Microsoft first announced its Games with Gold promotion at this year’s E3 by promising gamers with an Xbox Live Gold subscription two free games every month throughout the remainder of the year. The first two games to be announced were Assassin’s Creed II and Halo 3. There was some expressions of disappointment with the two free games, given that they’re already several years old and most anybody that wants to play them already has them (and, c’mon, pretty much everybody has a copy of Halo 3 by now), but they’re free.
The major benefit of this promotion, besides the two free games thing, is that the games will be yours to keep. Unlike Sony’s free games for PSN+ subscribers, games made available for free on Games with Gold will not expire even if you cancel your Gold subscription. While I’d certainly like to see something newer than what Microsoft has shown so far (or at least something I haven’t played yet), I’m not going to complain about free games–even if I already own those games, it doesn’t hurt to have a digital copy… especially if it’s free.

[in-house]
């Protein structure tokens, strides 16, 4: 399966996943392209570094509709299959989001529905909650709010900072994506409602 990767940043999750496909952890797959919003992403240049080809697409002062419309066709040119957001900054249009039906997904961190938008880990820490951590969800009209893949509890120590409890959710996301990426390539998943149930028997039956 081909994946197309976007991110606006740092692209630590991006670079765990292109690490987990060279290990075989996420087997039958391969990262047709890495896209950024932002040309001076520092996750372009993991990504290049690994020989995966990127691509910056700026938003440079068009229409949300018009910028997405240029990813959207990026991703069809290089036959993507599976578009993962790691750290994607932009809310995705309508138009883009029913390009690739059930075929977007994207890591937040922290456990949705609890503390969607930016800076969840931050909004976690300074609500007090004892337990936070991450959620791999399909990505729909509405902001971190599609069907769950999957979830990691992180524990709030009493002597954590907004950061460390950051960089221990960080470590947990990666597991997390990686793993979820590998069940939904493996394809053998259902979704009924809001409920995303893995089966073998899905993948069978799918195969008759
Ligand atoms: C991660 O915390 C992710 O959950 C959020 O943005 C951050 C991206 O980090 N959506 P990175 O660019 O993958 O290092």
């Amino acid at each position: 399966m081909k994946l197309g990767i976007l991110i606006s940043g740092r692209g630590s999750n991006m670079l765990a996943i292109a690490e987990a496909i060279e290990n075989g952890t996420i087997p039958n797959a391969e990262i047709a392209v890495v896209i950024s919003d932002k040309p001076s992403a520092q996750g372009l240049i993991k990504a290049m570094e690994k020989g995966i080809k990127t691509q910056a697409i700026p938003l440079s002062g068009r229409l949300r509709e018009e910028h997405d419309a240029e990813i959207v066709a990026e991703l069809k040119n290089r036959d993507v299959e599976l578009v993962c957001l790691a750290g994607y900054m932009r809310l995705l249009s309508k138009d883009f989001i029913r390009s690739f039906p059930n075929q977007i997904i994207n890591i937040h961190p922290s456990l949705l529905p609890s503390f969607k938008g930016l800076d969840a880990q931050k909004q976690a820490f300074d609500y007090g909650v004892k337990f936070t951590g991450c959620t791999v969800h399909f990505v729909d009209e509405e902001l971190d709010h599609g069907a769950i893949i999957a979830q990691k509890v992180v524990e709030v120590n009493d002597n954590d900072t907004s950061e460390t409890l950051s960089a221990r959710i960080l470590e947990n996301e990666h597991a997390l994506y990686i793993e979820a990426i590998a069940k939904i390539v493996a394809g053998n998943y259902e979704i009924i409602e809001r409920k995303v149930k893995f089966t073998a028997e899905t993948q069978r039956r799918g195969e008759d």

Defense Grid is the first free Game with Gold and will remain free through July 15.
Microsoft is licensing its Age of Empires IP to KLab Inc. for development of a mobile entry in the franchise for mobile platforms. From the sounds of things, the game will be coming to iOS and Android first with a Windows Phone version coming at a later time. The game is being developed in English first with a global release planned and other languages as well as the Windows Phone version planned for a future release.
There was speculation of other Microsoft franchises planned to be released on mobile platforms, but Microsoft refuted those rumors with the vague “there are no further announcements beyond Age of Empires at this time.”